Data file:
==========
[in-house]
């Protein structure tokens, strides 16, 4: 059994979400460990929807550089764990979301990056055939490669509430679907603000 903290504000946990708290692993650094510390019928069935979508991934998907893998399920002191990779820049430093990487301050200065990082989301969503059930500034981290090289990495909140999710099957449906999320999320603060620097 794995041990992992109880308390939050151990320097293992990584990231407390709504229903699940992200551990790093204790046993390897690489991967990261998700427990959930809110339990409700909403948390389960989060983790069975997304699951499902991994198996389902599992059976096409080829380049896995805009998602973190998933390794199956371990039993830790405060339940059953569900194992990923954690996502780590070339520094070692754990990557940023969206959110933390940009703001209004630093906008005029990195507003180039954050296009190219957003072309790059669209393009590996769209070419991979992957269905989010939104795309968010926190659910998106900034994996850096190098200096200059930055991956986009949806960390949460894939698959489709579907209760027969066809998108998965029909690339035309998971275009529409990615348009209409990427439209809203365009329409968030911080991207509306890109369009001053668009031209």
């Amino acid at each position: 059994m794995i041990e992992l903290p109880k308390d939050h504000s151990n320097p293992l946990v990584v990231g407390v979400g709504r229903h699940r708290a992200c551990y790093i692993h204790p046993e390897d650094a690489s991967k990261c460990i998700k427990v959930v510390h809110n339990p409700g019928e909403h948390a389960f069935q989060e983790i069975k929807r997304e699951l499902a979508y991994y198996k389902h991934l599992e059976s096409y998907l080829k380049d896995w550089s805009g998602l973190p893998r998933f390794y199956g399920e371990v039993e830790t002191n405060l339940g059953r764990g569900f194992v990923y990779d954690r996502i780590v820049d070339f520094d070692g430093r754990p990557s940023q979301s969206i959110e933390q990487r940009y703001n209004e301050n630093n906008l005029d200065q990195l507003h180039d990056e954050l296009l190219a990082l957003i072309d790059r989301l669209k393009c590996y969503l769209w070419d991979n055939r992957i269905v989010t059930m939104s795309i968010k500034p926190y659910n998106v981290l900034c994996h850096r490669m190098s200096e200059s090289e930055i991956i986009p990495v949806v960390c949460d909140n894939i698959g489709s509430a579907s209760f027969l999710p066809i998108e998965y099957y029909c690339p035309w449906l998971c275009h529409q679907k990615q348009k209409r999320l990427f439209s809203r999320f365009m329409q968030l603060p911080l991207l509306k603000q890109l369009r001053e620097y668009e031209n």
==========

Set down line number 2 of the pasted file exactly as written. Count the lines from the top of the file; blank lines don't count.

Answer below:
């Protein structure tokens, strides 16, 4: 059994979400460990929807550089764990979301990056055939490669509430679907603000 903290504000946990708290692993650094510390019928069935979508991934998907893998399920002191990779820049430093990487301050200065990082989301969503059930500034981290090289990495909140999710099957449906999320999320603060620097 794995041990992992109880308390939050151990320097293992990584990231407390709504229903699940992200551990790093204790046993390897690489991967990261998700427990959930809110339990409700909403948390389960989060983790069975997304699951499902991994198996389902599992059976096409080829380049896995805009998602973190998933390794199956371990039993830790405060339940059953569900194992990923954690996502780590070339520094070692754990990557940023969206959110933390940009703001209004630093906008005029990195507003180039954050296009190219957003072309790059669209393009590996769209070419991979992957269905989010939104795309968010926190659910998106900034994996850096190098200096200059930055991956986009949806960390949460894939698959489709579907209760027969066809998108998965029909690339035309998971275009529409990615348009209409990427439209809203365009329409968030911080991207509306890109369009001053668009031209």